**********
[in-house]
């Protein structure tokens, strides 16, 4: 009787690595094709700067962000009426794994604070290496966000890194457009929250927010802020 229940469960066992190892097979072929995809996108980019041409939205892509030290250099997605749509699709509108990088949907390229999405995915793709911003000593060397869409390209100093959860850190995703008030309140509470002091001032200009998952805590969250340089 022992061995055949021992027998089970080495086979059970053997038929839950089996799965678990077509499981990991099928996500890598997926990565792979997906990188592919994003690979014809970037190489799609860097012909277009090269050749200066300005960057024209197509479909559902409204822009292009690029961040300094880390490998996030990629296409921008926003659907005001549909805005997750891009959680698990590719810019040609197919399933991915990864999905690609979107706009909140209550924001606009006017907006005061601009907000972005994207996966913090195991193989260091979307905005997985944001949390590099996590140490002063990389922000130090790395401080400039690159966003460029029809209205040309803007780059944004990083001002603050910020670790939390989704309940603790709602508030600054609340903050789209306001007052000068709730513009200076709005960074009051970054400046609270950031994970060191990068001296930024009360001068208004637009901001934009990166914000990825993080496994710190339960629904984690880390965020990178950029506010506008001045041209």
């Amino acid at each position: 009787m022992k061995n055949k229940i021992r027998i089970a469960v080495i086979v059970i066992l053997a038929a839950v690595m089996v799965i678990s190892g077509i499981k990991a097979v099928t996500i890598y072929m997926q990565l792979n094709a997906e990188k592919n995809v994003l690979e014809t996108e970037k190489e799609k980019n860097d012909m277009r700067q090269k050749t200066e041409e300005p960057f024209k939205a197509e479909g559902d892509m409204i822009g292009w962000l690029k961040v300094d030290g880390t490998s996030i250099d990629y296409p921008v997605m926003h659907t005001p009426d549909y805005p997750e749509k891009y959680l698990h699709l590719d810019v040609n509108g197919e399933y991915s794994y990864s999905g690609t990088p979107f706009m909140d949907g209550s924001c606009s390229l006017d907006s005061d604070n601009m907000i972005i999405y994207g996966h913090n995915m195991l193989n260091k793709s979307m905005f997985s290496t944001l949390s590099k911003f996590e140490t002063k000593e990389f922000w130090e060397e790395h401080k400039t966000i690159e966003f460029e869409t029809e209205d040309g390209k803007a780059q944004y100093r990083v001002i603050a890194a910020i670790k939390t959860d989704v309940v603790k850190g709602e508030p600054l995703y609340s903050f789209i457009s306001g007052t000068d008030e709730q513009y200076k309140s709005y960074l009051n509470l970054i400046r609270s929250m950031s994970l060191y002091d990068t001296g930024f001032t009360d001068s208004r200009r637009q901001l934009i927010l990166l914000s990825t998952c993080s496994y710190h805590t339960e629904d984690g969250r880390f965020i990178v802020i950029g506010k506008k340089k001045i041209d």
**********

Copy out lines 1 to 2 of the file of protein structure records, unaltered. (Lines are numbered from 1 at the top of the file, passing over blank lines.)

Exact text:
[in-house]
């Protein structure tokens, strides 16, 4: 009787690595094709700067962000009426794994604070290496966000890194457009929250927010802020 229940469960066992190892097979072929995809996108980019041409939205892509030290250099997605749509699709509108990088949907390229999405995915793709911003000593060397869409390209100093959860850190995703008030309140509470002091001032200009998952805590969250340089 022992061995055949021992027998089970080495086979059970053997038929839950089996799965678990077509499981990991099928996500890598997926990565792979997906990188592919994003690979014809970037190489799609860097012909277009090269050749200066300005960057024209197509479909559902409204822009292009690029961040300094880390490998996030990629296409921008926003659907005001549909805005997750891009959680698990590719810019040609197919399933991915990864999905690609979107706009909140209550924001606009006017907006005061601009907000972005994207996966913090195991193989260091979307905005997985944001949390590099996590140490002063990389922000130090790395401080400039690159966003460029029809209205040309803007780059944004990083001002603050910020670790939390989704309940603790709602508030600054609340903050789209306001007052000068709730513009200076709005960074009051970054400046609270950031994970060191990068001296930024009360001068208004637009901001934009990166914000990825993080496994710190339960629904984690880390965020990178950029506010506008001045041209």